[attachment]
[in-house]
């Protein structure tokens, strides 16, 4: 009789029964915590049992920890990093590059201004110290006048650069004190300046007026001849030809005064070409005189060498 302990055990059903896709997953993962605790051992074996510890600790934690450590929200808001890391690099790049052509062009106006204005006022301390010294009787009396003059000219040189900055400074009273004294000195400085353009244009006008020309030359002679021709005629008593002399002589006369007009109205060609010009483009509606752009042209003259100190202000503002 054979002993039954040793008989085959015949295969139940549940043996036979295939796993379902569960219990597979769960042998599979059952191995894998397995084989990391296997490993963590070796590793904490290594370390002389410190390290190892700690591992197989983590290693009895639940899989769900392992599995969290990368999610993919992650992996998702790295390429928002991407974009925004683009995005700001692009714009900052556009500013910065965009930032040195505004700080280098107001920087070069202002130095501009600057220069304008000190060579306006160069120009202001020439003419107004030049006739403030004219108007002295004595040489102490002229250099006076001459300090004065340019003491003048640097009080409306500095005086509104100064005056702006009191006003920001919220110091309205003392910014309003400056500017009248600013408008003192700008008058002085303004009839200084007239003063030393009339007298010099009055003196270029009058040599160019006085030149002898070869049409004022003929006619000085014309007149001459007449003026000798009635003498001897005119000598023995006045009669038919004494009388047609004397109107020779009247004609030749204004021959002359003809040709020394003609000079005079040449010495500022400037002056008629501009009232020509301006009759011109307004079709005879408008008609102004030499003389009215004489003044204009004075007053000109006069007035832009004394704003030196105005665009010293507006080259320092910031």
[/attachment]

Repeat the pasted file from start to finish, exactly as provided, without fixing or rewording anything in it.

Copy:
[in-house]
């Protein structure tokens, strides 16, 4: 009789029964915590049992920890990093590059201004110290006048650069004190300046007026001849030809005064070409005189060498 302990055990059903896709997953993962605790051992074996510890600790934690450590929200808001890391690099790049052509062009106006204005006022301390010294009787009396003059000219040189900055400074009273004294000195400085353009244009006008020309030359002679021709005629008593002399002589006369007009109205060609010009483009509606752009042209003259100190202000503002 054979002993039954040793008989085959015949295969139940549940043996036979295939796993379902569960219990597979769960042998599979059952191995894998397995084989990391296997490993963590070796590793904490290594370390002389410190390290190892700690591992197989983590290693009895639940899989769900392992599995969290990368999610993919992650992996998702790295390429928002991407974009925004683009995005700001692009714009900052556009500013910065965009930032040195505004700080280098107001920087070069202002130095501009600057220069304008000190060579306006160069120009202001020439003419107004030049006739403030004219108007002295004595040489102490002229250099006076001459300090004065340019003491003048640097009080409306500095005086509104100064005056702006009191006003920001919220110091309205003392910014309003400056500017009248600013408008003192700008008058002085303004009839200084007239003063030393009339007298010099009055003196270029009058040599160019006085030149002898070869049409004022003929006619000085014309007149001459007449003026000798009635003498001897005119000598023995006045009669038919004494009388047609004397109107020779009247004609030749204004021959002359003809040709020394003609000079005079040449010495500022400037002056008629501009009232020509301006009759011109307004079709005879408008008609102004030499003389009215004489003044204009004075007053000109006069007035832009004394704003030196105005665009010293507006080259320092910031």